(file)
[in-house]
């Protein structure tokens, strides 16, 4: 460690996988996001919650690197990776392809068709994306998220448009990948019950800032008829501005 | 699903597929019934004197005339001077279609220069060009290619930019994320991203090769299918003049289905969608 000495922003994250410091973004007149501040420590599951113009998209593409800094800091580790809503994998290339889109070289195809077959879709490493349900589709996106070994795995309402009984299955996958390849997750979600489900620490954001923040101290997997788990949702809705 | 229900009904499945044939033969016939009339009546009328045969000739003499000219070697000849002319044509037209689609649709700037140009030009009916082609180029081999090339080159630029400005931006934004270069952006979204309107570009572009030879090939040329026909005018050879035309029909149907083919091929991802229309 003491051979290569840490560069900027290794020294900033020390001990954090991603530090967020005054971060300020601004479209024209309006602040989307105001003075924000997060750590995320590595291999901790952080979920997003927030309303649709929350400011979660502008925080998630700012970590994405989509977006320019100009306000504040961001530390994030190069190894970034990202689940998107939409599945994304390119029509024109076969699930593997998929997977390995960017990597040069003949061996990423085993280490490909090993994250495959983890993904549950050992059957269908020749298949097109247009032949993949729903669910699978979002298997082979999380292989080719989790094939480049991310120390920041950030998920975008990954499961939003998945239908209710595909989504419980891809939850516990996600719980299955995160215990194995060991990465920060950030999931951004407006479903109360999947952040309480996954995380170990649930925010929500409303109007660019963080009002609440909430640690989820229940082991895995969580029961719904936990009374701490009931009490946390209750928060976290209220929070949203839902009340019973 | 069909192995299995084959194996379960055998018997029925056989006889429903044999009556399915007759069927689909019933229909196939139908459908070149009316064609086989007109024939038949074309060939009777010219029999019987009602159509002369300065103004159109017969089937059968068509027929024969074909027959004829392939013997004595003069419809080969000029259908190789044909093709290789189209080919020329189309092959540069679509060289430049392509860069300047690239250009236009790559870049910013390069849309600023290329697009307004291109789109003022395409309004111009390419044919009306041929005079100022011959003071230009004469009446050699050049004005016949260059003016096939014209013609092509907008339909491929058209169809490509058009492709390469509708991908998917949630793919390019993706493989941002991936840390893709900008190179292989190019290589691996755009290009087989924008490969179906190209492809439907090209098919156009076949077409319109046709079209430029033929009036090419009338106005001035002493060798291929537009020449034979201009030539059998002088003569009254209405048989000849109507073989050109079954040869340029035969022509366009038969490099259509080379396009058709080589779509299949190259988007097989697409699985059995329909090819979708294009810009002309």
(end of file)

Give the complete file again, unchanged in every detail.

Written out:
[in-house]
């Protein structure tokens, strides 16, 4: 460690996988996001919650690197990776392809068709994306998220448009990948019950800032008829501005 | 699903597929019934004197005339001077279609220069060009290619930019994320991203090769299918003049289905969608 000495922003994250410091973004007149501040420590599951113009998209593409800094800091580790809503994998290339889109070289195809077959879709490493349900589709996106070994795995309402009984299955996958390849997750979600489900620490954001923040101290997997788990949702809705 | 229900009904499945044939033969016939009339009546009328045969000739003499000219070697000849002319044509037209689609649709700037140009030009009916082609180029081999090339080159630029400005931006934004270069952006979204309107570009572009030879090939040329026909005018050879035309029909149907083919091929991802229309 003491051979290569840490560069900027290794020294900033020390001990954090991603530090967020005054971060300020601004479209024209309006602040989307105001003075924000997060750590995320590595291999901790952080979920997003927030309303649709929350400011979660502008925080998630700012970590994405989509977006320019100009306000504040961001530390994030190069190894970034990202689940998107939409599945994304390119029509024109076969699930593997998929997977390995960017990597040069003949061996990423085993280490490909090993994250495959983890993904549950050992059957269908020749298949097109247009032949993949729903669910699978979002298997082979999380292989080719989790094939480049991310120390920041950030998920975008990954499961939003998945239908209710595909989504419980891809939850516990996600719980299955995160215990194995060991990465920060950030999931951004407006479903109360999947952040309480996954995380170990649930925010929500409303109007660019963080009002609440909430640690989820229940082991895995969580029961719904936990009374701490009931009490946390209750928060976290209220929070949203839902009340019973 | 069909192995299995084959194996379960055998018997029925056989006889429903044999009556399915007759069927689909019933229909196939139908459908070149009316064609086989007109024939038949074309060939009777010219029999019987009602159509002369300065103004159109017969089937059968068509027929024969074909027959004829392939013997004595003069419809080969000029259908190789044909093709290789189209080919020329189309092959540069679509060289430049392509860069300047690239250009236009790559870049910013390069849309600023290329697009307004291109789109003022395409309004111009390419044919009306041929005079100022011959003071230009004469009446050699050049004005016949260059003016096939014209013609092509907008339909491929058209169809490509058009492709390469509708991908998917949630793919390019993706493989941002991936840390893709900008190179292989190019290589691996755009290009087989924008490969179906190209492809439907090209098919156009076949077409319109046709079209430029033929009036090419009338106005001035002493060798291929537009020449034979201009030539059998002088003569009254209405048989000849109507073989050109079954040869340029035969022509366009038969490099259509080379396009058709080589779509299949190259988007097989697409699985059995329909090819979708294009810009002309």